During the global COVID-19 pandemic, immigrants are found among one of the most impacted groups [4]. Immigrant race, ethnicity, type of migration, economic conditions, and social ties are mainly linked to the disproportionate impacts of the pandemic [4]. A review reported that chronic diseases and risk factors are presented differently in immigrants and the host populations [4]. while health behaviors are culturally and socio-demographically linked with immigrants' backgrounds [4]. The COVID-19 pandemic disproportionately impacted immigrant communities in the United States due to immigrants' high rates of comorbidities and lack of readily available, affordable, and culturally sensitive healthcare [5]. Despite the documented behavioral difference between immigrants and host populations [6]. the increase in health risk behaviors in times of COVID-19 has been under-researched, among immigrant populations in Australia [6]. An increasing number of South Asian immigrants came to Australia from culturally and linguistically diverse backgrounds in recent years [7]. South Asian immigrants have shown differences in their health behaviors and an increased risk for the development of chronic

diseases compared with the host country population in Australia [7]. It is, therefore, important to examine if the health behaviors of the Australian immigrant population have changed during the COVID-19 period to better understand the outcome consequences of the recent outbreak. This study aimed to explore the changes in health behaviors among South Asian adult immigrants in Australia during the COVID-19 restrictions.


Study setting and Method: This study was conducted among South Asian immigrants living in Australia. An online survey (from 1st November 2020 to 30th March 2021) was designed to quantify the health behaviors of the South Asian immigrants living in Australia during the COVID-19 pandemic.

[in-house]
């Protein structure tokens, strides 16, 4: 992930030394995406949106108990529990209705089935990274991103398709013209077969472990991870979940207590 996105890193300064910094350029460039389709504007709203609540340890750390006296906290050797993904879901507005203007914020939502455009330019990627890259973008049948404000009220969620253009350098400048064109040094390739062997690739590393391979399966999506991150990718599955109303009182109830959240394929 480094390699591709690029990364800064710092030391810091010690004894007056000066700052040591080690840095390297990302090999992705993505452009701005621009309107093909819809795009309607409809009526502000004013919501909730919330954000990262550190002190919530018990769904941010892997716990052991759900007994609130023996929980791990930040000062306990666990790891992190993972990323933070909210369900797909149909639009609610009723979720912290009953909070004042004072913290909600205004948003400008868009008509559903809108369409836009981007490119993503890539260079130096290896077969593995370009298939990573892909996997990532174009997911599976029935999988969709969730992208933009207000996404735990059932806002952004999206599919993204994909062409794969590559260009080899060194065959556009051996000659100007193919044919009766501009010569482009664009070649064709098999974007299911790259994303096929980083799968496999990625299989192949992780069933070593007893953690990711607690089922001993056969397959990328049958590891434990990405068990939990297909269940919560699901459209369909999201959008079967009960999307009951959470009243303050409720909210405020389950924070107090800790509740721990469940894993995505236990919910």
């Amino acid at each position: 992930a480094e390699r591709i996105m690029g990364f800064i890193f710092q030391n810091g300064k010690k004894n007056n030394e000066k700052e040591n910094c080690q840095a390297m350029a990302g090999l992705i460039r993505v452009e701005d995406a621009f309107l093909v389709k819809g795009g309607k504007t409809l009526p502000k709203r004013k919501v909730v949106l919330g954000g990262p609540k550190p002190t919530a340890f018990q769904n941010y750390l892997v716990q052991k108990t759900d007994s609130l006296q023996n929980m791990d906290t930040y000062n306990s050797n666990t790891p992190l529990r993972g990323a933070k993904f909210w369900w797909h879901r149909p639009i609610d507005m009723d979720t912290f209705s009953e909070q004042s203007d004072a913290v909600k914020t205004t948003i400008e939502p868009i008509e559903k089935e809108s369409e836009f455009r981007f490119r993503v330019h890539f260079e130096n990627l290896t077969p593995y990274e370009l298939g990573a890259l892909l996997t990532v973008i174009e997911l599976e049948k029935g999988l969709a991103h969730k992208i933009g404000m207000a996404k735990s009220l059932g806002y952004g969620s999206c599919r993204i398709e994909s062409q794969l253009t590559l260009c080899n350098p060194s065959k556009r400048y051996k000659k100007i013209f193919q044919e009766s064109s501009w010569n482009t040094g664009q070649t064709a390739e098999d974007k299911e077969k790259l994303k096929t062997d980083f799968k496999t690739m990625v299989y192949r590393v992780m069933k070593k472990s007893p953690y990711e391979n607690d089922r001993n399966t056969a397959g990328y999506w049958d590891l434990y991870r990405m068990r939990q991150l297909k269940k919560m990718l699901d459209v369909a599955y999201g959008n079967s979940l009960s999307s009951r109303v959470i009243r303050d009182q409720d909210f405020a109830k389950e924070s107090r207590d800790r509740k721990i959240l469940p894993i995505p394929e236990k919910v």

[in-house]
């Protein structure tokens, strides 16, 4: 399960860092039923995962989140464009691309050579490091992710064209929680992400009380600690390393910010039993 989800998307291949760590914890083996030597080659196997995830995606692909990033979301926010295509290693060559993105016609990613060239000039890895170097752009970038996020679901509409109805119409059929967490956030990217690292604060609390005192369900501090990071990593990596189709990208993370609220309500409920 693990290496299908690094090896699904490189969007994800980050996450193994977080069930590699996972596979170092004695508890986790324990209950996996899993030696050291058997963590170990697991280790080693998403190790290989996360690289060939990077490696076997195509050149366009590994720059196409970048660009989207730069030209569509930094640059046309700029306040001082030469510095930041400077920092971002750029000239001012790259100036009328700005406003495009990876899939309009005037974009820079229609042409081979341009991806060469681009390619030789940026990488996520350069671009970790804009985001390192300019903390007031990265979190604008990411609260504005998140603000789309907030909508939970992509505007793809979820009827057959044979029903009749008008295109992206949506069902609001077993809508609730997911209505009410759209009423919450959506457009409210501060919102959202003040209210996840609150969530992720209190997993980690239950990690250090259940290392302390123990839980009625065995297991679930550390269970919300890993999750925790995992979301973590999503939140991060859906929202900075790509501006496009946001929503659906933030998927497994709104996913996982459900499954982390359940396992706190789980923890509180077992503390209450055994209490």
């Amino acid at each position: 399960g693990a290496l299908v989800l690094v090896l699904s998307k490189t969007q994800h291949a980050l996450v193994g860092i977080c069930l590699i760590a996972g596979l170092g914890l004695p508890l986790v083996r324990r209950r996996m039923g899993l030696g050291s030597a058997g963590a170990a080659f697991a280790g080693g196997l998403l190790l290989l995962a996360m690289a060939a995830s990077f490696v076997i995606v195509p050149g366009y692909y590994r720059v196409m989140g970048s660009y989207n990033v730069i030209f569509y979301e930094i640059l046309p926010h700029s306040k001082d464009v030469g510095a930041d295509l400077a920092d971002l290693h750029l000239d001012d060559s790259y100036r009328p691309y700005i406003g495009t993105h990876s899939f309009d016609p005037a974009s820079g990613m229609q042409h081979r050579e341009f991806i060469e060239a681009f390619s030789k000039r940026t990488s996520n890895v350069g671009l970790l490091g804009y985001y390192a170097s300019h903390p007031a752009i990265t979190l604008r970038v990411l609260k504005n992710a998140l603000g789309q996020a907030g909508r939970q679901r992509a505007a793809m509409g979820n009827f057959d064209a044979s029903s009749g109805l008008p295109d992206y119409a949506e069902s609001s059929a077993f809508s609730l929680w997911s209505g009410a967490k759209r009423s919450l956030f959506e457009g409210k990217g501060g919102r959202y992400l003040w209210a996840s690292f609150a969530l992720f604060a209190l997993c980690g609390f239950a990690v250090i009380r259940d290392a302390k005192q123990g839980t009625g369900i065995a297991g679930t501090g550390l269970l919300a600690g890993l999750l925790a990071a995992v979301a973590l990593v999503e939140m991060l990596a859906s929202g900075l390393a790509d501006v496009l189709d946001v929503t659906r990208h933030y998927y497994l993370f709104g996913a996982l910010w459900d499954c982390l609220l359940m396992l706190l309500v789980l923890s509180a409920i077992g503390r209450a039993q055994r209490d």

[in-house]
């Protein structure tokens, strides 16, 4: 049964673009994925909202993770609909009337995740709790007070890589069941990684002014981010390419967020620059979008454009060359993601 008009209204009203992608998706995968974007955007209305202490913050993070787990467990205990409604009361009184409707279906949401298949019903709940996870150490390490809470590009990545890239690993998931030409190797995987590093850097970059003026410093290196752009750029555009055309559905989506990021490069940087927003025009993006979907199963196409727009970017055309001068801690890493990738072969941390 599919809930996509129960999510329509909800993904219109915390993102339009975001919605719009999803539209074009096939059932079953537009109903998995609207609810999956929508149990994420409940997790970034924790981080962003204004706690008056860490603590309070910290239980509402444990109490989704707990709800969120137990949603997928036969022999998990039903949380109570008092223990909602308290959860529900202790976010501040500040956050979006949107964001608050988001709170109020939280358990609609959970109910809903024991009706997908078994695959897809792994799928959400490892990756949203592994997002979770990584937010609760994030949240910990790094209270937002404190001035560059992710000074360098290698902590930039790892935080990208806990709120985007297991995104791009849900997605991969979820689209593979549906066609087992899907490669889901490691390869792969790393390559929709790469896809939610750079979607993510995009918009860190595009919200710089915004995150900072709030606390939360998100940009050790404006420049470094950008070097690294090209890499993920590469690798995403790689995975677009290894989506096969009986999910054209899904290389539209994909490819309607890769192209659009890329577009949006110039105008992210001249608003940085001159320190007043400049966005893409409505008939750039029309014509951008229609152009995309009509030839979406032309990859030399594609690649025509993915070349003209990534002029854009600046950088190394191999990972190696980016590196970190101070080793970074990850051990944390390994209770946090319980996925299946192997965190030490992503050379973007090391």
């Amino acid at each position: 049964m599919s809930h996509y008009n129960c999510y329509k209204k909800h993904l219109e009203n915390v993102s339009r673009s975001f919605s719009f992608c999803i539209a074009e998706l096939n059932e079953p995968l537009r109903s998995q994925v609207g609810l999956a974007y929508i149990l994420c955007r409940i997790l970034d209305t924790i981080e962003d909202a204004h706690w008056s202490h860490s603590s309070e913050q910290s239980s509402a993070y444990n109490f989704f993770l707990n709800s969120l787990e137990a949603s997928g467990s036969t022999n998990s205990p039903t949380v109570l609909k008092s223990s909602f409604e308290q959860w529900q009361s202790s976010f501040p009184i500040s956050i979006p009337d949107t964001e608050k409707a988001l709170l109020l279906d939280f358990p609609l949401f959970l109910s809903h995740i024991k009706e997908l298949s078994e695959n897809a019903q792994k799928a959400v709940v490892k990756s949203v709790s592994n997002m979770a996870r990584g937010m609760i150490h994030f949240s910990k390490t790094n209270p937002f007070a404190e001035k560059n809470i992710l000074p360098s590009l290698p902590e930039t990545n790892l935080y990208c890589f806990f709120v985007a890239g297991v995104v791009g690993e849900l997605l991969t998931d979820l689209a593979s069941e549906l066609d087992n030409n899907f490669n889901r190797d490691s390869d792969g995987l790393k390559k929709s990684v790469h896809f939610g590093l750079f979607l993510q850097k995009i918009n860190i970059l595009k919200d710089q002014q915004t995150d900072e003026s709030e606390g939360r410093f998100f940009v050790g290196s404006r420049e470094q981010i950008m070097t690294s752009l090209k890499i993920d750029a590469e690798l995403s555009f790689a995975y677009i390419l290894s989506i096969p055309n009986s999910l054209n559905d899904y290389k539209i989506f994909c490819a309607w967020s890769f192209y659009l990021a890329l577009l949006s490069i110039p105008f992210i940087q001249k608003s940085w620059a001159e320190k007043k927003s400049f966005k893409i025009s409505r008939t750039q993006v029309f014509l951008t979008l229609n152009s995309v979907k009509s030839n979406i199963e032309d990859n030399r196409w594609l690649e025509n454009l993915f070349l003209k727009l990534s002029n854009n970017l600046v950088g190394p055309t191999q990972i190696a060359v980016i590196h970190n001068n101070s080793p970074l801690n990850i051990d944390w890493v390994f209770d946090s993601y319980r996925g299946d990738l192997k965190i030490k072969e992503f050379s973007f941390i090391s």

Sampling Technique: The survey was disseminated through Simple random sampling. Participants were also approached through institutional and private networks (Twitter, Facebook, website, and mailing list, cultural centres, community gatherings and organizations.

Survey size:  304 participants

Inclusion and exclusion criteria: The study included adult immigrants (aged 18 or older) born in South Asian countries and who had lived in Australia for more than 2 years. Due to differences in their representation within the healthcare system (legal and financial barriers to accessing health care) asylum seekers, and refugees were not included in the study.

Data collection procedure: The changes were assessed in a set of behaviors including physical inactivity, alcohol consumption, tobacco product use, watching television, internet use for recreation, playing video games, and playing board games before and during the pandemic restrictions. A four-point scale was used to record the answer: 1=increased, 2=decreased, 3=No change, and 4=N/A.

Ethical Compliance:  The study received ethical approval from the Human Ethics Research Committee of the University of Queensland, Australia (Reference number: 2019001535)

Statistical Analysis: Pearson's Chi-squared test was used to assess the association between changes in behaviors by different participant

characteristics including gender, age, education levels, work status, income groups, country of birth, and duration of stay in Australia.


Table 1: Characteristics of the analytical sample (n=304)

Variables Total number (N) Percentages (%)
Sex   Male 170 56.0
Female 133 44.0
Age (years)    18-40 years 170 56.0
>41 years 124 41.0
Employment status     Full-time work 161 53.0
Part-time work 76 25.0
Unemployed 66 22.0
Highest educational qualification   Up to diploma 33 11.0
Graduate 122 40.0
Post-graduate 149 49.0
Gross annual household income (AUD)   $0-36,400 76 25.0
$36400–93,600 127 42.0